ByronScott writes "A team of researchers at MIT has just announced that they have successfully modified a virus to split apart molecules of water, paving the way for an efficient and non-energy-intensive method of producing hydrogen fuel. 'The team, led by Angela Belcher, the Germeshausen Professor of Materials Science and Engineering and Biological Engineering, engineered a common, harmless bacterial virus called M13 so that it would attract and bind with molecules of a catalyst (the team used iridium oxide) and a biological pigment (zinc porphyrins). The viruses became wire-like devices that could very efficiently split the oxygen from water molecules. Over time, however, the virus-wires would clump together and lose their effectiveness, so the researchers added an extra step: encapsulating them in a microgel matrix, so they maintained their uniform arrangement and kept their stability and efficiency.'"
Robotics

5-Axis Robot Carves Metal Like Butter 277

kkleiner sends along an amazing video of what robot-controlled machining is coming to. "Industrial robots are getting precise enough that they're less like dumb machines and more like automated sculptors producing artwork. Case in point: Daishin's Seki 5-axis mill. The Japanese company celebrated its 50th anniversary last year by using this machine to carve ... a full-scale motorcycle helmet out of one piece of aluminum. No breaks, no joints, the 5-Axis mill simply pivots and rotates to carve metal at some absurd angles. Every cut is guided by sophisticated 3-D design software (Openmind’s HyperMill)."
Medicine

PARC Builds iPod-Sized HIV Detector 93

MikeChino writes "Right now it's difficult, if not impossible, to quickly detect HIV in patients living in impoverished countries. That may all change soon, though — researchers at a California outfit called the Palo Alto Research Center have built an iPod-sized handheld device that can provide an immune check-up in under 10 minutes — all with a prick of the finger. With millions of people around the world without access to a full-size laboratory, PARC's device could revolutionize the detection and treatment of HIV."
Linux Business

SoftMaker Office 2010 For Linux Nearing Release 110

martin-k writes "SoftMaker Office is a Microsoft-compatible office suite that competes with OpenOffice.org. Its creator, German software publisher SoftMaker, is nearing completion of the latest release, SoftMaker Office 2010 for Linux. This new release offers document tabs, high-quality filters for the Microsoft Office 2007 file formats DOCX and XLSX, and presentation-quality charts in the spreadsheet. It also brings integration into KDE and Gnome, using the system's colors and fonts. A release candidate is available as a free download."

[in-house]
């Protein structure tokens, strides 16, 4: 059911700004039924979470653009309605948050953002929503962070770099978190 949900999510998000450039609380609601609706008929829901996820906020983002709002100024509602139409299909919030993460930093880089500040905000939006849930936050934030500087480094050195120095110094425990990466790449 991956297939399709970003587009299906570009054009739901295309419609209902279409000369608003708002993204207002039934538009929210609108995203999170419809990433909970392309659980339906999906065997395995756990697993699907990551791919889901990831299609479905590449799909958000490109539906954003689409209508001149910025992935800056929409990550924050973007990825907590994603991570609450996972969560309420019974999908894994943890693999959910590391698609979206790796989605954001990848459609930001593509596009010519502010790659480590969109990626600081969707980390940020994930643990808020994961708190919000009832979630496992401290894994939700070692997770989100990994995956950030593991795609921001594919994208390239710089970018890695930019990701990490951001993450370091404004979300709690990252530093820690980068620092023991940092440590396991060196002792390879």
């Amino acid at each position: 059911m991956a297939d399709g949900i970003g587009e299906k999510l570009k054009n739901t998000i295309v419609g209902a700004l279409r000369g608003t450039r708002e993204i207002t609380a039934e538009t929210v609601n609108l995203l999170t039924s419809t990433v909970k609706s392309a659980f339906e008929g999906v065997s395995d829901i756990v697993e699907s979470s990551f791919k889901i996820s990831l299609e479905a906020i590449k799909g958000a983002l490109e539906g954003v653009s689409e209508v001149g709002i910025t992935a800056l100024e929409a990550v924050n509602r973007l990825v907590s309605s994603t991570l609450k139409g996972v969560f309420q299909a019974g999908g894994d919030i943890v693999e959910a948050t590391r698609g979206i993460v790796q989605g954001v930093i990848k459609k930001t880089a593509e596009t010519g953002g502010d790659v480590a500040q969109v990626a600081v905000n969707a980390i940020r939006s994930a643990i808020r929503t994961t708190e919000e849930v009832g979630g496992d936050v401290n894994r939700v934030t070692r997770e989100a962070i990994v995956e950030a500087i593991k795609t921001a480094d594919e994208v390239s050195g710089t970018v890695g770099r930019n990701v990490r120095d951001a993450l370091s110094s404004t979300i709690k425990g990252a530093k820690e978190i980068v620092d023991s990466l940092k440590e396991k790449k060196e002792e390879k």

Encryption

Theoretical Breakthrough For Quantum Cryptography 116

KentuckyFC writes "Quantum cryptography uses the quantum properties of photons to guarantee perfect secrecy. But one of its lesser known limitations is that it only works if Alice and Bob are perfectly aligned so that they can carry out well-defined polarization measurements on the photons as they arrive. Physicists say that Alice and Bob must share the same reference frame. That's OK if Alice and Bob are in their own ground-based labs, but it's a problem in many other applications, such as ground-to-satellite communications or even in chip-to-chip communications, because it's hard to keep chips still over distances of the order of the wavelength of light. Now a group of UK physicists have developed a way of doing quantum cryptography without sharing a reference frame. The trick is to use entangled triplets of photons, so-called qutrits, rather than entangled pairs. This solves the problem by embedding it in an extra abstract dimension, which is independent of space. So, as long as both Alice and Bob know the way in which all these abstract dimensions are related, the third provides a reference against which measurements of the other two can be made. That allows Alice and Bob to make any measurements they need without having to agree ahead of time on a frame of reference. That could be an important advance enabling the widespread use of quantum cryptography."
Programming

Whatever Happened To Programming? 623

Mirk writes "In a recent interview, Don Knuth wrote: 'The way a lot of programming goes today isn't any fun because it's just plugging in magic incantations — combine somebody else's software and start it up.' The Reinvigorated Programmer laments how much of our 'programming' time is spent pasting not-quite-compatible libraries together and patching around the edges." This 3-day-old article has sparked lively discussions at Reddit and at Hacker News, and the author has responded with a followup and summation.